Recyclate Targets Have Stalled

Consumer goods giant Henkel made significantly less money in 2022, but significantly more sales due to price factors. However, the figures for recyclate use in packaging went down. 

Persil manufacturer Henkel posted a drop in earnings for 2022. Adjusted earnings before interest and taxes (Ebit) fell 13.7 percent to 2.3 billion euros, the consumer goods group announced on March 7. Below the line, Henkel achieved net income of 1.3 billion euros. This is around 23 percent less than in the previous year. That’s the lowest profit in more than a decade.

The company struggled with two billion euros in additional costs for freight, raw materials and energy in 2022, as much as between 2010 and 2020 combined. At the same time, many consumers were buying more cautiously in the face of inflation: For everyday goods, they turned more to private labels. As a result, the profit margin fell to 10.4 percent. Group sales in the fiscal year reached around 22 billion euros. This corresponds with a nominal growth of 11.6 percent.

Henkel has also published its 32nd Sustainability Report. In it, the consumer goods group provides information on its performance and progress in implementing its sustainability strategy and targets. “There is probably hardly a year in the recent history of our company in which the overall framework conditions were so challenging,” said Carsten Knobel, Chairman of the Management Board of Henkel, on the occasion of the publication of the Sustainability Report. But he added that it is all the more important to keep a firm eye on sustainability, especially in difficult times.

Henkel continues to work on avoiding and reducing packaging materials, especially for its consumer goods, and keeping them in economic cycles for as long as possible, the Düsseldorf-based company emphasizes. By 2025, 100 percent of packaging is to be designed for reuse and recycling. In 2022, the proportion could be increased by just one percentage point to around 87 percent. At the end of 2021, the proportion was already at 86 percent. Henkel also aims to increase the proportion of recycled plastic in its consumer goods packaging, but has come no closer to achieving this goal. In 2022, the proportion of recycled material was reported approximately at 16 percent. This is a decrease compared to the previous year. According to the last Sustainability Report, in 2021, the recyclate share was at 18 percent.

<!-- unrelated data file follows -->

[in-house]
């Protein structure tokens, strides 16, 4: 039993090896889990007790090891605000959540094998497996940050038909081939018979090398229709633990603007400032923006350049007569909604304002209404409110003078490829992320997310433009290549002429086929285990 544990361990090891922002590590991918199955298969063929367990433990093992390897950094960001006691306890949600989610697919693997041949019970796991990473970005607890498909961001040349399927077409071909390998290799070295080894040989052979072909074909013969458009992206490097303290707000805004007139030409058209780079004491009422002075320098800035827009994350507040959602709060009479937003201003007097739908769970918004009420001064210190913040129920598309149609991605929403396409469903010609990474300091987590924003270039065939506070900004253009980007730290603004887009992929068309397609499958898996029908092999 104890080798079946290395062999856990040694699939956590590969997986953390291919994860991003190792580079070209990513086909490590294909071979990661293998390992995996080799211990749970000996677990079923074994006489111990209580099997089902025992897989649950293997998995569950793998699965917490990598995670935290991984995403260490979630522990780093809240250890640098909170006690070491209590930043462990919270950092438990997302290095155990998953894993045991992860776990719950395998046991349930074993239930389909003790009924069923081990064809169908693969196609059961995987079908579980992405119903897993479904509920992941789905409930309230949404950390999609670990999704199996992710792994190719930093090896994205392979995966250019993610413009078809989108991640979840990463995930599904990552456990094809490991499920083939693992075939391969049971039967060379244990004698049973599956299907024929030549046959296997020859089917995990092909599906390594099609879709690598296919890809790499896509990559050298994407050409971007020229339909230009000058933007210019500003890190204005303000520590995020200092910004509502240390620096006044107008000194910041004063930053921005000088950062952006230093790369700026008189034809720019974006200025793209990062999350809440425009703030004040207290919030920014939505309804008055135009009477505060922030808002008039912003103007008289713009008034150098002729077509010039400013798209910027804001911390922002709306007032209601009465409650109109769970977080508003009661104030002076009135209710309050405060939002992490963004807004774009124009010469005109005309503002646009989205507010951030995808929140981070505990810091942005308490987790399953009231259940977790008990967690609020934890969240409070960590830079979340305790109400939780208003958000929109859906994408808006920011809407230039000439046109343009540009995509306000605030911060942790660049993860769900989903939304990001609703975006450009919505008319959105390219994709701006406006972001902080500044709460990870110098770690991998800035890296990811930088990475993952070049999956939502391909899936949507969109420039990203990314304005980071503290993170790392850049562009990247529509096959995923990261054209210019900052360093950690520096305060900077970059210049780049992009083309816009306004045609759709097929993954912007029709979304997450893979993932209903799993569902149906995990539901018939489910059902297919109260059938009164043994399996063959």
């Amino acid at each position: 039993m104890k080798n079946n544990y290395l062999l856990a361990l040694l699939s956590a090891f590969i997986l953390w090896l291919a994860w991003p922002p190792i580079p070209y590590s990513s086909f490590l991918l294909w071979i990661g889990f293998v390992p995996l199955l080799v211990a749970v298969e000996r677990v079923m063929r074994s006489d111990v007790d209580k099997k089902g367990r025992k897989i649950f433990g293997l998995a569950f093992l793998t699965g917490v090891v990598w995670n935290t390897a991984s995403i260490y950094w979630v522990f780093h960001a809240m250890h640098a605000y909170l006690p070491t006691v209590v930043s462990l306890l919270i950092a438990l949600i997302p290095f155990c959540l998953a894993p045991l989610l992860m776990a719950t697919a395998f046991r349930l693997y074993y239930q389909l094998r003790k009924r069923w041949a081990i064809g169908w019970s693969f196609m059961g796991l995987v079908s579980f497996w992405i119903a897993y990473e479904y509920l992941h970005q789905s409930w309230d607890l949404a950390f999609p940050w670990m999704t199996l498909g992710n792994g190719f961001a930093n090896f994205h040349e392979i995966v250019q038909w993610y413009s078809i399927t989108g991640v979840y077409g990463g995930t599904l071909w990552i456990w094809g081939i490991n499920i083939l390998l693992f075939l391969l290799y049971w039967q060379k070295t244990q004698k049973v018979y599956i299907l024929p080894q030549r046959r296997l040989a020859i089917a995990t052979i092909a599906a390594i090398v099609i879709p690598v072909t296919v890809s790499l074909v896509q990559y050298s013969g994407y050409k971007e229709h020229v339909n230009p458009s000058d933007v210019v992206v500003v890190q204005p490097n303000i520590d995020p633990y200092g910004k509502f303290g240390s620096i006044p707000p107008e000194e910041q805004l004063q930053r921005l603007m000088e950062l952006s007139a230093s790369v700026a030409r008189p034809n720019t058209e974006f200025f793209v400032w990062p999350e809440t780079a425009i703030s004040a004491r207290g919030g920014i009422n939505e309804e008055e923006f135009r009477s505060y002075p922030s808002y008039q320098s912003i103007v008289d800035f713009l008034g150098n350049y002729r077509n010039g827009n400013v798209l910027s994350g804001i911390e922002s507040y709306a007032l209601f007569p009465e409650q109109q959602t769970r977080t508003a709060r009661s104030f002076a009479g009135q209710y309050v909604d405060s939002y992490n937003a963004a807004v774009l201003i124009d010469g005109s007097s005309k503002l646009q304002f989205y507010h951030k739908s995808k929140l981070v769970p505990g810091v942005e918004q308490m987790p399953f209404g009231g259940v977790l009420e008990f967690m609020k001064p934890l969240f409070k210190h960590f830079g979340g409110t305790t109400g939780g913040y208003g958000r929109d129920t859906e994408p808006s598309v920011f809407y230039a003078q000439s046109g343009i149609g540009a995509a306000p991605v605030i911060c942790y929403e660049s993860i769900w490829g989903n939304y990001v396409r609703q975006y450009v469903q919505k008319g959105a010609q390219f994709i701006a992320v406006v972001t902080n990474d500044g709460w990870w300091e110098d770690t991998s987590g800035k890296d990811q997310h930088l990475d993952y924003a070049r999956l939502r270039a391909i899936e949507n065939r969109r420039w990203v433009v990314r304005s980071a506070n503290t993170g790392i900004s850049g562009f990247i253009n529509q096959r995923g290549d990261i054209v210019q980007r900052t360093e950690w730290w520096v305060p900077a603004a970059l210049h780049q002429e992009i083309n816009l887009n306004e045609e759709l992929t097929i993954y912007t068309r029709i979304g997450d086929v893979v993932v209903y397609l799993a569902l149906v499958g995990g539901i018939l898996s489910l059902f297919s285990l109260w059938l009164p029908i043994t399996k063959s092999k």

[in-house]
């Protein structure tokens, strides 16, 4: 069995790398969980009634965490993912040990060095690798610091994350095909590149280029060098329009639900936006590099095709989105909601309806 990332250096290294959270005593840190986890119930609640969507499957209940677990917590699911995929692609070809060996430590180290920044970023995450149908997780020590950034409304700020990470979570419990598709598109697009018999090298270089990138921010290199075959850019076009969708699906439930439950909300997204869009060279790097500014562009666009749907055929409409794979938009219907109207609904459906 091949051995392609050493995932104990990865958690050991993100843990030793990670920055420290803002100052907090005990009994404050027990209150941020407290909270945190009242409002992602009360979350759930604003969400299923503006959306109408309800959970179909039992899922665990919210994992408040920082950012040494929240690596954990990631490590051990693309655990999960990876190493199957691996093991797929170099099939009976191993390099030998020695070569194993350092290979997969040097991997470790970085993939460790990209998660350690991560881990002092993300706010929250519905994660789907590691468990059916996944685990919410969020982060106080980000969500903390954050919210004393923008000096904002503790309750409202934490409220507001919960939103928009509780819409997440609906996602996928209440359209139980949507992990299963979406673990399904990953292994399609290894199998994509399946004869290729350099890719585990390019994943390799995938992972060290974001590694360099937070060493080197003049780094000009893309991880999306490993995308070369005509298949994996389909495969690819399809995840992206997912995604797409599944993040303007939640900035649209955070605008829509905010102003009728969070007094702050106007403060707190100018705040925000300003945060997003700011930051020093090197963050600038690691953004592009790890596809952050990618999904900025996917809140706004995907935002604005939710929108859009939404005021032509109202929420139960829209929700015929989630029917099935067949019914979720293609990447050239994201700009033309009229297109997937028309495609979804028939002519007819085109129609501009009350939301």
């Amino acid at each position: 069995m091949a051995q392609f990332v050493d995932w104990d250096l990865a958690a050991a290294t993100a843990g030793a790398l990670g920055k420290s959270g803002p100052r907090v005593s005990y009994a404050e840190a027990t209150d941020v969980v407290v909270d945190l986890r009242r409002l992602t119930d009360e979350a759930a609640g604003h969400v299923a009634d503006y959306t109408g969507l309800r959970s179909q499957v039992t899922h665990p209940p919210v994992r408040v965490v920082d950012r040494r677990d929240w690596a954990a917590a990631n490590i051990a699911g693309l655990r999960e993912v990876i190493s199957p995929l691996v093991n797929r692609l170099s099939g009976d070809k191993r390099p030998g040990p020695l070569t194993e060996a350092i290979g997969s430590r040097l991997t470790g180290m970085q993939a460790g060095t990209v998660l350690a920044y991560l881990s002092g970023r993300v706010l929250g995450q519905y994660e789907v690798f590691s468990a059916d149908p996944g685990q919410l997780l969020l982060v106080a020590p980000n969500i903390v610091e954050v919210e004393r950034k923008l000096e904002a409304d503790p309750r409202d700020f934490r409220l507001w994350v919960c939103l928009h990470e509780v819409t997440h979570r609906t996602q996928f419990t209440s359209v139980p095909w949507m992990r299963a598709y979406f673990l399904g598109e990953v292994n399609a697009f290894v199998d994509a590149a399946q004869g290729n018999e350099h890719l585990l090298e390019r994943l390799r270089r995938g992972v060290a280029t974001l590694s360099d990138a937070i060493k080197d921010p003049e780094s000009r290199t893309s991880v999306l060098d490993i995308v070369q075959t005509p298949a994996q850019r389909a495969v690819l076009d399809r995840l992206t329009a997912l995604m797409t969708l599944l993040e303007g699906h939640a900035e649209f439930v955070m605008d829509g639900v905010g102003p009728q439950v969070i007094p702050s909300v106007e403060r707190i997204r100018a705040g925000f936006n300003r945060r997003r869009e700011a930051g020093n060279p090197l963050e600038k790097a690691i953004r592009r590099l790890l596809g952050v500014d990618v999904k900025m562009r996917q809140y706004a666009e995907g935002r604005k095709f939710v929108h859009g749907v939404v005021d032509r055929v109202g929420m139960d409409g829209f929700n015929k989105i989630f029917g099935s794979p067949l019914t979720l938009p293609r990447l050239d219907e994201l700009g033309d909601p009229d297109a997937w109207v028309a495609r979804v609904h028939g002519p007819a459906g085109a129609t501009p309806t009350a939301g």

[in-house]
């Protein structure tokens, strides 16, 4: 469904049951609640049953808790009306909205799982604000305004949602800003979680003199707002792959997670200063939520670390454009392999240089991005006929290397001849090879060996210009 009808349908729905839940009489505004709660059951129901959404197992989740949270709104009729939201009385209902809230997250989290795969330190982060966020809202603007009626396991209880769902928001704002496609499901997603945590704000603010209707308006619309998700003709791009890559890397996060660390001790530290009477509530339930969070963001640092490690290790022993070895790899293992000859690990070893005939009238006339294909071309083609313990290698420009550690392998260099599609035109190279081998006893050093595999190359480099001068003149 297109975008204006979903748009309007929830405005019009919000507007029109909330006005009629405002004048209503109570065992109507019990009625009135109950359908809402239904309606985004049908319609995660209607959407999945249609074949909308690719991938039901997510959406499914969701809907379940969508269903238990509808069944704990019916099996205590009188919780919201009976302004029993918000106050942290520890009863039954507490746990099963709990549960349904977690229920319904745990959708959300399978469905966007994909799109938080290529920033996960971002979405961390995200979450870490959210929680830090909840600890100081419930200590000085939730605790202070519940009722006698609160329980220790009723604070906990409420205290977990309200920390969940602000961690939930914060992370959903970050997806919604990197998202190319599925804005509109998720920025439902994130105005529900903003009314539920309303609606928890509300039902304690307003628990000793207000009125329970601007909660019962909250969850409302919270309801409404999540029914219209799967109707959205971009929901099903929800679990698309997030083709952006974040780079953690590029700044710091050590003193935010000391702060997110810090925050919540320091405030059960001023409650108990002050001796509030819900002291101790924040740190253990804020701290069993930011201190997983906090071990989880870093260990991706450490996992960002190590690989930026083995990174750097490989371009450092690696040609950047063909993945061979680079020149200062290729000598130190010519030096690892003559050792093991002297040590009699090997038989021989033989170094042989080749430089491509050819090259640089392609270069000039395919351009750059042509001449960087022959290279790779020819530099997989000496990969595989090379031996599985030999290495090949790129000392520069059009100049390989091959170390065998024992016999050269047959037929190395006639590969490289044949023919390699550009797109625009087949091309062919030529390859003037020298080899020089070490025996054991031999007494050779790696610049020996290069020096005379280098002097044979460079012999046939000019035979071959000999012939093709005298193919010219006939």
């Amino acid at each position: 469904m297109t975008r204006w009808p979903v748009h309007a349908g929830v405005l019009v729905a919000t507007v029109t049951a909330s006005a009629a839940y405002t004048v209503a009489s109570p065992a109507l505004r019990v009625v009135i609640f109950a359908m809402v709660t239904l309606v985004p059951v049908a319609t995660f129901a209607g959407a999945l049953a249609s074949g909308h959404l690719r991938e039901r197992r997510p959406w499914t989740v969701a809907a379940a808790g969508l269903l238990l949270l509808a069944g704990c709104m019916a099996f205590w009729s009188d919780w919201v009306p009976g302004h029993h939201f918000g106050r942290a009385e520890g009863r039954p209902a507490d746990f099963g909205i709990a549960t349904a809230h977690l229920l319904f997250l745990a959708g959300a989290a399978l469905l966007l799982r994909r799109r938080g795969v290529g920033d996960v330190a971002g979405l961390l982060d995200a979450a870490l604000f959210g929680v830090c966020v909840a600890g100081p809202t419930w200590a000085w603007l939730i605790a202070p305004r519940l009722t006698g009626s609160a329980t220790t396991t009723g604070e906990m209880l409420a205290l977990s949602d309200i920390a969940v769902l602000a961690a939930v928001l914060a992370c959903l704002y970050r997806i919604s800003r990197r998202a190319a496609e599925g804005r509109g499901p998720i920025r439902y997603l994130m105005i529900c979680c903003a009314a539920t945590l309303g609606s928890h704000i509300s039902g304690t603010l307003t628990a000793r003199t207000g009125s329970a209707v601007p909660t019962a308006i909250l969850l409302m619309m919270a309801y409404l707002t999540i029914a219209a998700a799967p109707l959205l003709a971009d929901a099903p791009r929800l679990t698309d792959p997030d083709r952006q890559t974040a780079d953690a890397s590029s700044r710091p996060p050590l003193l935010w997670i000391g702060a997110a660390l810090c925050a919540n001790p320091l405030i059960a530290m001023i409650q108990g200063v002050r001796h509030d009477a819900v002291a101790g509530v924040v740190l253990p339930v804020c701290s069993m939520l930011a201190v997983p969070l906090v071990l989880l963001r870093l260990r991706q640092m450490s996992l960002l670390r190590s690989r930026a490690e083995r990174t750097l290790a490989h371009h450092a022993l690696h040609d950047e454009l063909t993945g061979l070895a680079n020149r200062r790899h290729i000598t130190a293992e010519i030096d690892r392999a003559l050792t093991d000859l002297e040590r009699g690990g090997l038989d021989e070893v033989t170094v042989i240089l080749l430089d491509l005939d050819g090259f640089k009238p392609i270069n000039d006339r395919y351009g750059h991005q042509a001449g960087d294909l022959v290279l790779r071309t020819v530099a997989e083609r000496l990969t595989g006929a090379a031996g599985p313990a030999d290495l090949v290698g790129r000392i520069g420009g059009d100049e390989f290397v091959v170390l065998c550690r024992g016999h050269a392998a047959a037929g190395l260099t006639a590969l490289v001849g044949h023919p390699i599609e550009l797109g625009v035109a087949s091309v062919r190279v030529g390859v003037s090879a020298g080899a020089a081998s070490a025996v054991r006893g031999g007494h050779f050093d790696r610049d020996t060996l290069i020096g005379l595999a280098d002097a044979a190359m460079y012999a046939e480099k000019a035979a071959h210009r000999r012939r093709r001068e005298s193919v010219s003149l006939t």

In response to an inquiry by Packaging 360°, a company spokeswoman explained the reasons for the decline: “High-quality recyclate of the quality required by Henkel as a globally active consumer goods manufacturer is currently not available in sufficient quantities in the current competitive situation, especially not worldwide.” The company would not have been able to pass on to customers such high prices for the kind of premium recyclate Henkel uses. “In addition, we have seen a decline in sales volumes for our brands with high recycled content.” The spokeswoman stressed that the 16 percent figure referred to the global use of recyclate. “Depending on the region and recycling infrastructure, this percentage can vary greatly. In Europe, for example, we already use nearly 30 percent recyclate for our consumer goods packaging.”

By 2025, Henkel also aims to reduce its waste volume by 50 percent per ton of product compared to 2010. In 2022, the company could report a 43 percent reduction. By 2030, Henkel aims to achieve closed-loop management of waste materials in its production.

Henkel also made progress in protecting natural resources last year, the report says. As part of its supplier management, the company works with selected strategic suppliers to ensure the procurement of sustainable raw materials. In 2022, for example, Henkel was able to increase the traceability rate for palm-based raw materials to the mill from 84 to 89 percent compared to the previous year.

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